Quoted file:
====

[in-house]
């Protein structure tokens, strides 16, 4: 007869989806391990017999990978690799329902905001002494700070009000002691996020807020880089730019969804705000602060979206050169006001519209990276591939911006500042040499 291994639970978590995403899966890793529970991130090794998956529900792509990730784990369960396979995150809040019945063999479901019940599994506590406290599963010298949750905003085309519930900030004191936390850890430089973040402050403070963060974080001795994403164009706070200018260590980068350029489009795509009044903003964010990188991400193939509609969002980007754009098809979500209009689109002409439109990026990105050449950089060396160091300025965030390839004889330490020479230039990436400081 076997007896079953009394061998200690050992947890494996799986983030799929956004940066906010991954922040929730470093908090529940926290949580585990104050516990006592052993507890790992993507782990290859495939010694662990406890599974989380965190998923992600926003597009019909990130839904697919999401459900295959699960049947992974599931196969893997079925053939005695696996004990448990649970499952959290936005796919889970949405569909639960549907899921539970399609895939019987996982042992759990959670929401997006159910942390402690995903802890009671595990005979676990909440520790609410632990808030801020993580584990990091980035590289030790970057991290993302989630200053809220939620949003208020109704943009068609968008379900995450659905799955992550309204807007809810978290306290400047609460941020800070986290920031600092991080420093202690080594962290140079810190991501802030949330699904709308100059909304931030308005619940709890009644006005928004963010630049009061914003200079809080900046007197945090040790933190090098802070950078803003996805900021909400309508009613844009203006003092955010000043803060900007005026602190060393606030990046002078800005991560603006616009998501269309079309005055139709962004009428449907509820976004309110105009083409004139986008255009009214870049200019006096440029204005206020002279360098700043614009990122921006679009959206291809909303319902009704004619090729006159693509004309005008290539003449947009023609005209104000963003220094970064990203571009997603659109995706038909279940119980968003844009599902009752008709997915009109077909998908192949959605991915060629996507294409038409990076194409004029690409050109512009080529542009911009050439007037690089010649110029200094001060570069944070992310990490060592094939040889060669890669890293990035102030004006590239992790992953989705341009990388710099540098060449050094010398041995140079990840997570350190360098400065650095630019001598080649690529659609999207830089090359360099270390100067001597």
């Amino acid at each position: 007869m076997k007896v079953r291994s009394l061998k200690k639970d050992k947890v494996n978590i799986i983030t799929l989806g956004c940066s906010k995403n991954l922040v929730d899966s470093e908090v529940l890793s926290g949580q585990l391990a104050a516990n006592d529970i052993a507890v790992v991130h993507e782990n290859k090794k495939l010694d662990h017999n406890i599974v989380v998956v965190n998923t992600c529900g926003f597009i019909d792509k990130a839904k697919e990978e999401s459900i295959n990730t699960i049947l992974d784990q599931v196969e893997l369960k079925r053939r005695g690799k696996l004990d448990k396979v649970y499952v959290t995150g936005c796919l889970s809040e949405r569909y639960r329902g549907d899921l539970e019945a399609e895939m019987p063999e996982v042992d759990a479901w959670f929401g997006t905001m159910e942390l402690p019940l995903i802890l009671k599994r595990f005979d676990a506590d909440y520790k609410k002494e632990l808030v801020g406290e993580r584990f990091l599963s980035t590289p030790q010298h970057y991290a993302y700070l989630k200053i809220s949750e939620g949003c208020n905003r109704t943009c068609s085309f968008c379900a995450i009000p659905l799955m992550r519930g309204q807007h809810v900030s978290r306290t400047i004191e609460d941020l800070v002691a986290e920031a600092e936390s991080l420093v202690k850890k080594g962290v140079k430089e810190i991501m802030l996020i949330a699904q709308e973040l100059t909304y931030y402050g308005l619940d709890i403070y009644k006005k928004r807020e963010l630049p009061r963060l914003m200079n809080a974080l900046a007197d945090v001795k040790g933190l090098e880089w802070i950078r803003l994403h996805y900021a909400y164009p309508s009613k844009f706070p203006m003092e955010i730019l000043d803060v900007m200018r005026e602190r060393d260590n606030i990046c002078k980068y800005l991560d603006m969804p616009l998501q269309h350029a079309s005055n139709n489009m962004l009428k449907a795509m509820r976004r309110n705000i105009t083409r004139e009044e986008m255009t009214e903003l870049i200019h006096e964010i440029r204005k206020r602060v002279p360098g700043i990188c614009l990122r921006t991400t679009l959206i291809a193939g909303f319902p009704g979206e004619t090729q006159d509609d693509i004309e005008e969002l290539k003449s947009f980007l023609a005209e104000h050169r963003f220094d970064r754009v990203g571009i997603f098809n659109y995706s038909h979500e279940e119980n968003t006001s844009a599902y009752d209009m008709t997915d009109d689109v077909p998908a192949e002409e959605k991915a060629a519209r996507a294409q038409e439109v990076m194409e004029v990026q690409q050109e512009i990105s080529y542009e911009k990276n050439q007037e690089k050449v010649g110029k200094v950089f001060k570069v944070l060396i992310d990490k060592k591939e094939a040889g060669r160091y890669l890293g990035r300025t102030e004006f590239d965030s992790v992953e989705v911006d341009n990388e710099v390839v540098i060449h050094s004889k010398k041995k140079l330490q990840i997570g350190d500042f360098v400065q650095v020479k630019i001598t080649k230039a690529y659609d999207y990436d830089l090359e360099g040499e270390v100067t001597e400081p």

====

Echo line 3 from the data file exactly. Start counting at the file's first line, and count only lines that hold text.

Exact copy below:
């Amino acid at each position: 007869m076997k007896v079953r291994s009394l061998k200690k639970d050992k947890v494996n978590i799986i983030t799929l989806g956004c940066s906010k995403n991954l922040v929730d899966s470093e908090v529940l890793s926290g949580q585990l391990a104050a516990n006592d529970i052993a507890v790992v991130h993507e782990n290859k090794k495939l010694d662990h017999n406890i599974v989380v998956v965190n998923t992600c529900g926003f597009i019909d792509k990130a839904k697919e990978e999401s459900i295959n990730t699960i049947l992974d784990q599931v196969e893997l369960k079925r053939r005695g690799k696996l004990d448990k396979v649970y499952v959290t995150g936005c796919l889970s809040e949405r569909y639960r329902g549907d899921l539970e019945a399609e895939m019987p063999e996982v042992d759990a479901w959670f929401g997006t905001m159910e942390l402690p019940l995903i802890l009671k599994r595990f005979d676990a506590d909440y520790k609410k002494e632990l808030v801020g406290e993580r584990f990091l599963s980035t590289p030790q010298h970057y991290a993302y700070l989630k200053i809220s949750e939620g949003c208020n905003r109704t943009c068609s085309f968008c379900a995450i009000p659905l799955m992550r519930g309204q807007h809810v900030s978290r306290t400047i004191e609460d941020l800070v002691a986290e920031a600092e936390s991080l420093v202690k850890k080594g962290v140079k430089e810190i991501m802030l996020i949330a699904q709308e973040l100059t909304y931030y402050g308005l619940d709890i403070y009644k006005k928004r807020e963010l630049p009061r963060l914003m200079n809080a974080l900046a007197d945090v001795k040790g933190l090098e880089w802070i950078r803003l994403h996805y900021a909400y164009p309508s009613k844009f706070p203006m003092e955010i730019l000043d803060v900007m200018r005026e602190r060393d260590n606030i990046c002078k980068y800005l991560d603006m969804p616009l998501q269309h350029a079309s005055n139709n489009m962004l009428k449907a795509m509820r976004r309110n705000i105009t083409r004139e009044e986008m255009t009214e903003l870049i200019h006096e964010i440029r204005k206020r602060v002279p360098g700043i990188c614009l990122r921006t991400t679009l959206i291809a193939g909303f319902p009704g979206e004619t090729q006159d509609d693509i004309e005008e969002l290539k003449s947009f980007l023609a005209e104000h050169r963003f220094d970064r754009v990203g571009i997603f098809n659109y995706s038909h979500e279940e119980n968003t006001s844009a599902y009752d209009m008709t997915d009109d689109v077909p998908a192949e002409e959605k991915a060629a519209r996507a294409q038409e439109v990076m194409e004029v990026q690409q050109e512009i990105s080529y542009e911009k990276n050439q007037e690089k050449v010649g110029k200094v950089f001060k570069v944070l060396i992310d990490k060592k591939e094939a040889g060669r160091y890669l890293g990035r300025t102030e004006f590239d965030s992790v992953e989705v911006d341009n990388e710099v390839v540098i060449h050094s004889k010398k041995k140079l330490q990840i997570g350190d500042f360098v400065q650095v020479k630019i001598t080649k230039a690529y659609d999207y990436d830089l090359e360099g040499e270390v100067t001597e400081p």